July 2012

A few days in Arisaig and an opportunity to explore the surrounding area and the wonderful coastline by sea kayak. With paddling trips to the Arisaig skerries, to Koydart and taking some time to chill and to enjoy time together, this was quality time. Making use of great weather and the urge to explore, we toured the area and found our way into some beautiful nooks and crannies along the coastline.

Two classic days are portrayed below; the first being a paddle from Mallaig to Knoydart and the second being a wonderful explore of the Arisaig skerries.

A trip to the west coast would not be complete without a good day of wind and stormy conditions and, true to form, we experienced a day that didn’t allow us out on the water. However, the light and the sky were just too good to miss and the photos below conclude with a number of evocative images.

Knoydart for Lunch

One of the highlights of the week was a paddle out to Inverie on Knoydart. We had a weather window and decided that it would be worth trying. Launching from Mallaig harbour, we paddled around the coast and into Loch Nevis. Exploring the bays along the way, we hugged the coast and made our way along to the crossing point at the narrows of the loch. With the tide carrying us along, the crossing took around 15 minutes and soon we were into Inverie Bay.

With calm conditions and a following tide, the paddle along the coast gave us great views into Knoydart

Soon we found ourselves approching Inverie with the very distinctive view of Sgurr Coire Choinnichean rising above the village. Having been to Knoydart many times, and by many different means, and having guided extensively on the mountains of this wild and remote area, this was the first time I had paddled in to the village – another new experience!!

Drawing our kayaks up onto the shore, we relaxed for a while and had a bite to eat. The planning had been spot on as the tide was now turning and we knew that this was going to take us all the way back to Mallaig, albeit against a very slight headwind. The day was good, the views were long and as we pushed off again, we decided to take the straight line across the bay, into the loch and towards the southern shore.

With the weather clearing all the while, the views to Skye and the distant Cuillin Hills opened up to us as we made our way back.

Map and compass kept us on our course….

As we approached Mallaig, the sea was calm, the winds were light, the air clear, the views fantastic and the company wonderful!! What could be better?

Views to Eigg and to Rum opened out to us as we approached Mallaig.

And with a last poke around the coastline, we were soon back around the corner and into the slip at Mallaig.

Plotting our course from the downloaded GPS tracks on our return showed that we had paddled some 22km in just under 5hrs 25 mins. We didn’t set out to do the trip in any particular time but we definitely had the advantage of the tide with us, both on the outward and the return leg. As can be seen from the photographs, the sea was calm and we were lucky to have a great day to enjoy the trip.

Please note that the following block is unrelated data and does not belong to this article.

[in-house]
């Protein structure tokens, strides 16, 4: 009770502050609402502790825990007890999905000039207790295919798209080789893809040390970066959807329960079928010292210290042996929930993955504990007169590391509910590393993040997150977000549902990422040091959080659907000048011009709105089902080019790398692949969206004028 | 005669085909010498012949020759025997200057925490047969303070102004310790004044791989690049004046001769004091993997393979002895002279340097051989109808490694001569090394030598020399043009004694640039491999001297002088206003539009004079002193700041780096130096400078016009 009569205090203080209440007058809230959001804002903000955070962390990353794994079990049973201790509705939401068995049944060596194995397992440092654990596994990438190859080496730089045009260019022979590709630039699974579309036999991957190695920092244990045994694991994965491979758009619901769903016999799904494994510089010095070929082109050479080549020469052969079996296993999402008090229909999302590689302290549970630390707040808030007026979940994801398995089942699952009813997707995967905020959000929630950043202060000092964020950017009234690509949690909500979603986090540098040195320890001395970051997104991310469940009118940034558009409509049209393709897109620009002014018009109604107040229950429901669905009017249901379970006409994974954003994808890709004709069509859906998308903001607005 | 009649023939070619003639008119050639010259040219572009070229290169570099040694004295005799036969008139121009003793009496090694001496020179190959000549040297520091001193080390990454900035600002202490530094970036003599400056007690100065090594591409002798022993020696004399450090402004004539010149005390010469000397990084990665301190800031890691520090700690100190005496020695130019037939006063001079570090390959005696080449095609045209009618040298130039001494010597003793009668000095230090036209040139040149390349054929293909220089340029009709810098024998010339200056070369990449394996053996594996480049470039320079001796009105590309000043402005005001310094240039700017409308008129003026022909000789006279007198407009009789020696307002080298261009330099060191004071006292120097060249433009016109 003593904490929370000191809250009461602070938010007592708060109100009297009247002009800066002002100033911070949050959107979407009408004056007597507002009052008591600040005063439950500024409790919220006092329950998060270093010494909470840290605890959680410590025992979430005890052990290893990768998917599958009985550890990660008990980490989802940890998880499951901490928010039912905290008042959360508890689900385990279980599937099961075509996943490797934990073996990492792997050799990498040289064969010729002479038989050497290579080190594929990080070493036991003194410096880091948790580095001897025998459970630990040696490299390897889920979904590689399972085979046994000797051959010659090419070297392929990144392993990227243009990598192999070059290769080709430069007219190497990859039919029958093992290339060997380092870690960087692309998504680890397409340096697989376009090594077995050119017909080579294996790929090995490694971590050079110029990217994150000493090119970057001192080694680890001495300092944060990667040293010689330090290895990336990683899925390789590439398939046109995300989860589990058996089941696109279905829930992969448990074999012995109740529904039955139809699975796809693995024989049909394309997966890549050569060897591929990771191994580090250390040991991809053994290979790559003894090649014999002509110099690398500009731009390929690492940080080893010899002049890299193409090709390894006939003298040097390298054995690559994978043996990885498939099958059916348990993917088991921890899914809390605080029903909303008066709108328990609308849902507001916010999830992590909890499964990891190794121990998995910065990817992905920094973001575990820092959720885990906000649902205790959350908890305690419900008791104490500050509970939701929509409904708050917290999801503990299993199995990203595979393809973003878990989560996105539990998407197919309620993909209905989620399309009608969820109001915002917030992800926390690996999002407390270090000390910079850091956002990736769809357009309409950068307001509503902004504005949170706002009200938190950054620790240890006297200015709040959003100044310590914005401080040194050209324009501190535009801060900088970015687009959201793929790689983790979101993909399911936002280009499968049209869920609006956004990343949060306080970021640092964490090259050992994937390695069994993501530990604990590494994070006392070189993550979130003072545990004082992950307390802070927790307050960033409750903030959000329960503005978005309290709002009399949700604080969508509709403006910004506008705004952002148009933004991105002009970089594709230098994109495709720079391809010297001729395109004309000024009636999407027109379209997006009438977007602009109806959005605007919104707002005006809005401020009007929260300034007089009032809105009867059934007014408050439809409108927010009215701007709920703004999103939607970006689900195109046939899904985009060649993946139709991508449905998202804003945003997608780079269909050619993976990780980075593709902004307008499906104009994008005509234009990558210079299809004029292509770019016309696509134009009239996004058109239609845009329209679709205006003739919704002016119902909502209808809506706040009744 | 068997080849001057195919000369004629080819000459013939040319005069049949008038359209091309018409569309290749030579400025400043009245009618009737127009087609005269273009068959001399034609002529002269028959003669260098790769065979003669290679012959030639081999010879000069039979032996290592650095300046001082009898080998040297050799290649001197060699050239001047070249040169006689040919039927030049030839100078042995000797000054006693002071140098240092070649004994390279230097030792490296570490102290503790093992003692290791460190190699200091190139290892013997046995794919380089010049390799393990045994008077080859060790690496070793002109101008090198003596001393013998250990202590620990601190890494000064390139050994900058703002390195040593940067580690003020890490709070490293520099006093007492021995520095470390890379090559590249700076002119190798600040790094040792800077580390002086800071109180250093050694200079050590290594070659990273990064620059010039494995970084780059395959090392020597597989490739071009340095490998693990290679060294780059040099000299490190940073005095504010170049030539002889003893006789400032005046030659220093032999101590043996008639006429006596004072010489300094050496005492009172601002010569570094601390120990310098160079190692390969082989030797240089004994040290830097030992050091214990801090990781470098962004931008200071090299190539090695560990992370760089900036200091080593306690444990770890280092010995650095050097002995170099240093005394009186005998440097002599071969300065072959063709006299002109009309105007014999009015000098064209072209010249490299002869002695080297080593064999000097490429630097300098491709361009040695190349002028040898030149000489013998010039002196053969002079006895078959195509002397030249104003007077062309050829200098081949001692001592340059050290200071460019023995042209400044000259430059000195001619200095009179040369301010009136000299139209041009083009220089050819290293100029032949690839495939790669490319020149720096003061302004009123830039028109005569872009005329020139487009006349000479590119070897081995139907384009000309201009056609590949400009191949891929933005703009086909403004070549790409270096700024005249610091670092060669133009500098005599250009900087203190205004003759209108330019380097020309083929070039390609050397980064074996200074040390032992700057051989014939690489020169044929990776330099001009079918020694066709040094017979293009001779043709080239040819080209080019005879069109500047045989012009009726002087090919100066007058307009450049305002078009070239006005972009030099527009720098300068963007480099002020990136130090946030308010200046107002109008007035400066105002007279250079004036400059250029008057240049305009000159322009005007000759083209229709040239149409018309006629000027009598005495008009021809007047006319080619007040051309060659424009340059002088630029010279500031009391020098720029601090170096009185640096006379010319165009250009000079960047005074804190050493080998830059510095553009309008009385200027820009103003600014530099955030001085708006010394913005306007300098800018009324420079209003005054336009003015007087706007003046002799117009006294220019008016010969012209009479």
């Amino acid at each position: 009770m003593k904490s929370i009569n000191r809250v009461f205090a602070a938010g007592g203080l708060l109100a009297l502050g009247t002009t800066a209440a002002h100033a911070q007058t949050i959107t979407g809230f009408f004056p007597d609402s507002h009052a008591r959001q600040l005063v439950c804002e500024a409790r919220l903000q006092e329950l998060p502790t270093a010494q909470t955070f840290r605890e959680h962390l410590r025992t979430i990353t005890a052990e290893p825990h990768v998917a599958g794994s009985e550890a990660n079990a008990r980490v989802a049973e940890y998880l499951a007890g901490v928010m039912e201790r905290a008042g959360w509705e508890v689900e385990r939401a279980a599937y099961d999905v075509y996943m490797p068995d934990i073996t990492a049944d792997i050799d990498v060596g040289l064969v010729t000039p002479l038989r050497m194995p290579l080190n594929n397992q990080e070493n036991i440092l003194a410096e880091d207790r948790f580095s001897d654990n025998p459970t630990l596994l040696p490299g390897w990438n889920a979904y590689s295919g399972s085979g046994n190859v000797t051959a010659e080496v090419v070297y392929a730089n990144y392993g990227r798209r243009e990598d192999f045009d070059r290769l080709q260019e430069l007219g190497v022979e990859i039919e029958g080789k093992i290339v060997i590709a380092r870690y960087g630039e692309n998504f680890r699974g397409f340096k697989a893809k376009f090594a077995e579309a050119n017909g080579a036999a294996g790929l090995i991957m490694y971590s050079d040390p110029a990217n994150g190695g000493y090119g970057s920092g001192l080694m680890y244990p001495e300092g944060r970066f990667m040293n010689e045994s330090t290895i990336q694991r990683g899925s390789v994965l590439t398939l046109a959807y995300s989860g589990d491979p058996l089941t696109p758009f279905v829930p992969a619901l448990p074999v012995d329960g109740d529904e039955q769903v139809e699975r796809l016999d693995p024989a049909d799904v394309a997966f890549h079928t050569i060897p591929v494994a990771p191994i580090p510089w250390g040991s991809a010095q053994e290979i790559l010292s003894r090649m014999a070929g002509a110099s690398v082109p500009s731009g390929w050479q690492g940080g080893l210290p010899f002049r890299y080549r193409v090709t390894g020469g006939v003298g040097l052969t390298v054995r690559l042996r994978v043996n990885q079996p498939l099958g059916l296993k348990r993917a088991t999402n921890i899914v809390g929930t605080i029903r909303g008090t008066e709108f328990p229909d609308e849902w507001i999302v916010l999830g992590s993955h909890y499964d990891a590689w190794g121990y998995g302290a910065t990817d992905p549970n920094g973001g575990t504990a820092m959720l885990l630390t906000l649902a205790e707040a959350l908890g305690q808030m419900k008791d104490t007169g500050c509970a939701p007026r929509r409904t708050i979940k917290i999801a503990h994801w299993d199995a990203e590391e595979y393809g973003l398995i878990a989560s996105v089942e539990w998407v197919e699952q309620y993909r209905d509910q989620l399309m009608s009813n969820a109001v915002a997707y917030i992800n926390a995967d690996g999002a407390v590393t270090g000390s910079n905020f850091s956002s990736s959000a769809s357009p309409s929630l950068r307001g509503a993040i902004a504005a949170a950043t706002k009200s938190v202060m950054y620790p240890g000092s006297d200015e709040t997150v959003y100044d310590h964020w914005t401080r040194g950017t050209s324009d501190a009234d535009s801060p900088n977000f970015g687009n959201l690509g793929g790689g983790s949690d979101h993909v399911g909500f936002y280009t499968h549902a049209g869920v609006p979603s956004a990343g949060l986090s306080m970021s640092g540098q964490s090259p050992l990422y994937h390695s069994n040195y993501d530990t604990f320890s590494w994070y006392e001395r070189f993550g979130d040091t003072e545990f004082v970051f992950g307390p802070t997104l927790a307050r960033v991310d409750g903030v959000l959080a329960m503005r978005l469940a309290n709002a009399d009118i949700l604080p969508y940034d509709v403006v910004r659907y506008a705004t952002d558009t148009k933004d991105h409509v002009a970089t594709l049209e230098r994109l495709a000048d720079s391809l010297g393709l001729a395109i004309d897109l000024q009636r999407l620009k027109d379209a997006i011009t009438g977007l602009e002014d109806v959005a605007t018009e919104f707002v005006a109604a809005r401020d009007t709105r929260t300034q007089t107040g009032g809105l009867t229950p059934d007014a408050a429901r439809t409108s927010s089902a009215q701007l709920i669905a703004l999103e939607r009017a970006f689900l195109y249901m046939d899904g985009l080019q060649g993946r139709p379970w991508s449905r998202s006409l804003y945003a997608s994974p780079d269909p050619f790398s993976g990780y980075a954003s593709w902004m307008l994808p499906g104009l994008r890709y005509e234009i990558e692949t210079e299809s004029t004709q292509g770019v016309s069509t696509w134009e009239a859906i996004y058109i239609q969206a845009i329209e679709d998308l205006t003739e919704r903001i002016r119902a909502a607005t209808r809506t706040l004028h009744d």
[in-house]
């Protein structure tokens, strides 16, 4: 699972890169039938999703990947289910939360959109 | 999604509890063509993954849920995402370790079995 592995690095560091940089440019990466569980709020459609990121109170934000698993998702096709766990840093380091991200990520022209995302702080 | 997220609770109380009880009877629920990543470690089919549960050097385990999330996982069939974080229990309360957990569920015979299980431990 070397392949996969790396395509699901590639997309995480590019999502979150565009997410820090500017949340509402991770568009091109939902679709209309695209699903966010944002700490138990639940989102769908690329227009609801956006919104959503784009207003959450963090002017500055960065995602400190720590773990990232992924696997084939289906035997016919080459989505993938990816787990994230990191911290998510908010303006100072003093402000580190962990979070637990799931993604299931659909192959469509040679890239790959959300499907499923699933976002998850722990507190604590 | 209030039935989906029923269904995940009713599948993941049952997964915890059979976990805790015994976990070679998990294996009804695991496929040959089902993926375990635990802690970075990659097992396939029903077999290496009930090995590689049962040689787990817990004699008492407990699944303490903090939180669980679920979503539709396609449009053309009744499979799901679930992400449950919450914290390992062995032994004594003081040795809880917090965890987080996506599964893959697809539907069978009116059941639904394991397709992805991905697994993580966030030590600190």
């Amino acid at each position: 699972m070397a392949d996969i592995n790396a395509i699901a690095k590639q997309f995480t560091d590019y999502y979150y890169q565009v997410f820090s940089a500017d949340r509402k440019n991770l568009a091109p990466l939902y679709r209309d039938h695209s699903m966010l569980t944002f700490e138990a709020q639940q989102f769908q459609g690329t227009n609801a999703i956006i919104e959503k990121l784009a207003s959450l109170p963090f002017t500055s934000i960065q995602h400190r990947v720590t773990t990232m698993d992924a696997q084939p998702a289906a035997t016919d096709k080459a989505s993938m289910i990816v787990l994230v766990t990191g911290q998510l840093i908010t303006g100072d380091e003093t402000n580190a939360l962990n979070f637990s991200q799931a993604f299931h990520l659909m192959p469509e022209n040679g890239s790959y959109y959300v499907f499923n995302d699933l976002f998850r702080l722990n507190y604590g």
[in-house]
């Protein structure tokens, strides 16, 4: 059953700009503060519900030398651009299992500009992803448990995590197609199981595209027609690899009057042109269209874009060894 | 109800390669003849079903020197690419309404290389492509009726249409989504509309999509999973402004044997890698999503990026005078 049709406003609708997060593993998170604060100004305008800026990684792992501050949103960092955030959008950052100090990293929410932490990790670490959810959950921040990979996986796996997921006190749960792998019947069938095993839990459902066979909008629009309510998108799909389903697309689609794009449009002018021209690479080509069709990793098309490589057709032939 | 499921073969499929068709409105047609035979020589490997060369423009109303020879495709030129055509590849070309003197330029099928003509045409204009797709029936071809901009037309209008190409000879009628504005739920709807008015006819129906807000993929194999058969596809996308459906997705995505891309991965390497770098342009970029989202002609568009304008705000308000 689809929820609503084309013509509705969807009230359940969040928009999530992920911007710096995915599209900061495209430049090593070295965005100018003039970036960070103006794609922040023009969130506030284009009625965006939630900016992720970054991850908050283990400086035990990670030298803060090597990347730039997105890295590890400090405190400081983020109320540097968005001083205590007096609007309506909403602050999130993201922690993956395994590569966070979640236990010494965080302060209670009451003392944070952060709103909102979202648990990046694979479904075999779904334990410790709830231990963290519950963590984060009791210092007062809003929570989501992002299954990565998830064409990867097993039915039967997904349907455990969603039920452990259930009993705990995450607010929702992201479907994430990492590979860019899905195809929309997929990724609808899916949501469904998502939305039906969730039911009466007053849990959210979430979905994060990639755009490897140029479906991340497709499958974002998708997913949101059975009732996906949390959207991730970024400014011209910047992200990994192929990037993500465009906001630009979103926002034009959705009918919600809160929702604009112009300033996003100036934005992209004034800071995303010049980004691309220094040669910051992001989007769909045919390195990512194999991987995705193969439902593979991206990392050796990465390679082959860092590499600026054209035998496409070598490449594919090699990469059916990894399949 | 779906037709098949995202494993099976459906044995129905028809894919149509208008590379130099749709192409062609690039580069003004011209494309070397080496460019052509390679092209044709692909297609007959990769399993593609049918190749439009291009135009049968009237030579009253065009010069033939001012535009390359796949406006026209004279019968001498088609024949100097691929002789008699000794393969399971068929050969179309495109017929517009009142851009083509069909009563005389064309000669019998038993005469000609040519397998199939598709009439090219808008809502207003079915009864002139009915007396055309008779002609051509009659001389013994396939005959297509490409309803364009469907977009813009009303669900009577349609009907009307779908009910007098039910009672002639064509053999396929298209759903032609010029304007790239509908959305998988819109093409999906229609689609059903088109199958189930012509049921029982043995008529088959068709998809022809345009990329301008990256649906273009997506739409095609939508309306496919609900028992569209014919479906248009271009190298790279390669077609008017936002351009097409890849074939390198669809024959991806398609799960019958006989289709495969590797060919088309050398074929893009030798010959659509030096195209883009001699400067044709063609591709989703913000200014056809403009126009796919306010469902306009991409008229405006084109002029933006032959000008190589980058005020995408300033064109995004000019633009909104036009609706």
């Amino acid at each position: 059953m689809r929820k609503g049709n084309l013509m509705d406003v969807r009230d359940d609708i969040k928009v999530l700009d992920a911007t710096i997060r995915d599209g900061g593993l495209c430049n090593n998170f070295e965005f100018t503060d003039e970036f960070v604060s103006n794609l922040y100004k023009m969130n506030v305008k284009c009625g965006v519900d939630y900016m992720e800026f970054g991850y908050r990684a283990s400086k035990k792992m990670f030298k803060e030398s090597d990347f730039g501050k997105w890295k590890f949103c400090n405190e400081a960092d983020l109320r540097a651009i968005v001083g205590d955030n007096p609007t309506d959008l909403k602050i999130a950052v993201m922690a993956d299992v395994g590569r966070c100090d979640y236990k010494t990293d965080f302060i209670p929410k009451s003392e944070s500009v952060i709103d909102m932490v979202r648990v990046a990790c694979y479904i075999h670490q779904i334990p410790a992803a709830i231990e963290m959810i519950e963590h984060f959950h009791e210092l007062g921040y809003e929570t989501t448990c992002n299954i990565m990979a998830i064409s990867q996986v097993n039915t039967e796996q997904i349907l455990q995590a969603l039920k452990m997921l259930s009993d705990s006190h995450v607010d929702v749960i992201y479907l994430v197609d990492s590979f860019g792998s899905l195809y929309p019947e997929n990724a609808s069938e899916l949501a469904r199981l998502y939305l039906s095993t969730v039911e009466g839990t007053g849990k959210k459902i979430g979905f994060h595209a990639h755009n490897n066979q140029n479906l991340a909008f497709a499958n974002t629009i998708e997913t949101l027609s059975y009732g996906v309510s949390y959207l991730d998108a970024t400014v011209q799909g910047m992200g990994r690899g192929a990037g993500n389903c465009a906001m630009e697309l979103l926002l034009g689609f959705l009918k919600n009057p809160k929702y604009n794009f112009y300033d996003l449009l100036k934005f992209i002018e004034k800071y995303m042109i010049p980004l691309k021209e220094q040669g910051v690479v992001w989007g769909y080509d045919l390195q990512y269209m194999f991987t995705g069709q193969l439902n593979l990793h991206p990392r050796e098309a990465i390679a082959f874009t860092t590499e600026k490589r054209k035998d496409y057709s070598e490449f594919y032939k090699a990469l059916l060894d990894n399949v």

The Arisaig Skerries

With a low tide as we set off to explore the skerries, we decided to port the kayaks across a short stretch which we knew would be flooded on the way back.

Moving the boats one by one through the channel at Gortenachullish took a while.

But we were soon out at the other side and an opportunity to explore the skerries.

Nosing our way through the rocks and skerries on the flood tide gave us some spectacular views and perspectives

And as we made our way through the channels, the day became brighter, warmer and sunnier.

Getting close up to skerries…

… and skimming through channels.

We had seals for company whilst exploring the beaches of silver sand and Maerl.

A lunch stop on a deserted bay….

…and time for a swim

And all too soon it was time to head back with the tide to the campsite

Our route for the day as plotted by the GPS shows a very leisurely wander through the skerries on our last paddling day of the trip

On Scotland’s west coast, rain or wind are never far away and we were treated to a day of wind at the end of the trip.

The low cloud, the burnished sun on the sea and the silhouettes of Eigg made for dramatic photography

Sunlight burnishing the sea

Whilst the local boats strained at their moorings against a backdrop of an inky sky.

Our last night and a classic Arisaig sunset at the end of the trip.

A rare study of me looking contemplative and Tania, pictured against the setting sun.